The majority of participants self-rated their health as fair/poor, and we observed high prevalence of sedentary behaviors and tobacco use, and low vaccination for influenza. These observed frequencies are similar to those reported in BRFFS except for current smoking, which was higher in our study (11% vs. 18%) [7]. From among all U.S. states and territories, Puerto Rico had the lowest percent of people reporting good/excellent health and of adults 65y or older receiving a flu shot, and the highest percent of adults reporting no leisure-time physical activity in the BRFSS [27]. Additionally, nearly half of participants reported short or long sleep time and some sleeping difficulties, and the majority rated their diet as fair or poor, suggesting that lifestyle and health-related behaviors tend to be poor in this sample.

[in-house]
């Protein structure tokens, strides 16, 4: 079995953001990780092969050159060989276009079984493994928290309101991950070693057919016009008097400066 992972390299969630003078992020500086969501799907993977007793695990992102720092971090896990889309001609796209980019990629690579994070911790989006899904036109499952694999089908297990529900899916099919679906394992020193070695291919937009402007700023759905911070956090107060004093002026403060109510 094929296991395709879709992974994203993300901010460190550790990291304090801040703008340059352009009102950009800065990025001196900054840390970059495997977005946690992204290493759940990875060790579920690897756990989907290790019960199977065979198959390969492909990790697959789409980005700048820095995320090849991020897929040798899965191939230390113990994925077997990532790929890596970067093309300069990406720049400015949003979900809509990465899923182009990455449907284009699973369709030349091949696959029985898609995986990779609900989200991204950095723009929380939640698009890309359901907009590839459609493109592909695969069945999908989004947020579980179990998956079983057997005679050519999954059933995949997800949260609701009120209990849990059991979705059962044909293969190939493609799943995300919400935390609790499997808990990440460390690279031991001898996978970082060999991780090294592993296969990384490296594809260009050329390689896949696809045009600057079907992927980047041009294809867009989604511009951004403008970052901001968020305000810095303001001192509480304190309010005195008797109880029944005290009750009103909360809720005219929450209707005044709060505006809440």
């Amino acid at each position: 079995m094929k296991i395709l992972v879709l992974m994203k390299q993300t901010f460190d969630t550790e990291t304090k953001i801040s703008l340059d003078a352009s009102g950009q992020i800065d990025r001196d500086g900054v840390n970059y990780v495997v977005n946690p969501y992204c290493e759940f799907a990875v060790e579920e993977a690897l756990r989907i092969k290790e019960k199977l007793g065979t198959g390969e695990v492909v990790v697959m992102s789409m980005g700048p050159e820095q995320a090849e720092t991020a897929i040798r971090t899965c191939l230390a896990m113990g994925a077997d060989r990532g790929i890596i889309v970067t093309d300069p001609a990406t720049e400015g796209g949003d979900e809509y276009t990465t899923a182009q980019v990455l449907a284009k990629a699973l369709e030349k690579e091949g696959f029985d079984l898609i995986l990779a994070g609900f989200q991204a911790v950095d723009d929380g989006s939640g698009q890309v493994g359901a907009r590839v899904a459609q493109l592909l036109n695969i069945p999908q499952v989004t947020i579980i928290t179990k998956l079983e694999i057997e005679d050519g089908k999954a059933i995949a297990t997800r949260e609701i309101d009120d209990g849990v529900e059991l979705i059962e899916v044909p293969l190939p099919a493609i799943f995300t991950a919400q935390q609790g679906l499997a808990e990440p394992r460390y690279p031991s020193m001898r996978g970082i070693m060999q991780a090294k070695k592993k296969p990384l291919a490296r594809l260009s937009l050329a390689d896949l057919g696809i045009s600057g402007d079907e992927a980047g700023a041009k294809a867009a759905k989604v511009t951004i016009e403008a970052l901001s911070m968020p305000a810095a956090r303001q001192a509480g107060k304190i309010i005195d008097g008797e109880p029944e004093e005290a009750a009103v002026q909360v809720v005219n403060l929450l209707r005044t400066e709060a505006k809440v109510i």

Psychosocial questionnaires suggest that adults in Puerto Rico have moderate perceived stress and social support, as well as emotional support for those with diabetes. Similar scores using the same scales have been reported for perceived stress among Puerto Rican middle-aged and older adults living in Boston, MA [15], and for social support for Puerto Rican adults in the U.S. [18]. However, more than half of the sample presented with depressive symptomatology. Using the same scale, Puerto Rican men in Boston had a similar mean depression score as in our study, but women in Boston had higher mean score than women in our study (22 vs. 18); the results were significantly different by sex in the Boston study [15]. Puerto Ricans in the U.S. were observed to have the highest percent of depressive symptomatology (38%; lower than observed in our study) among Hispanics/Latinos; these higher odds of having high depressive symptoms persisted after adjusting for demographic, lifestyle, and co-morbid conditions [28].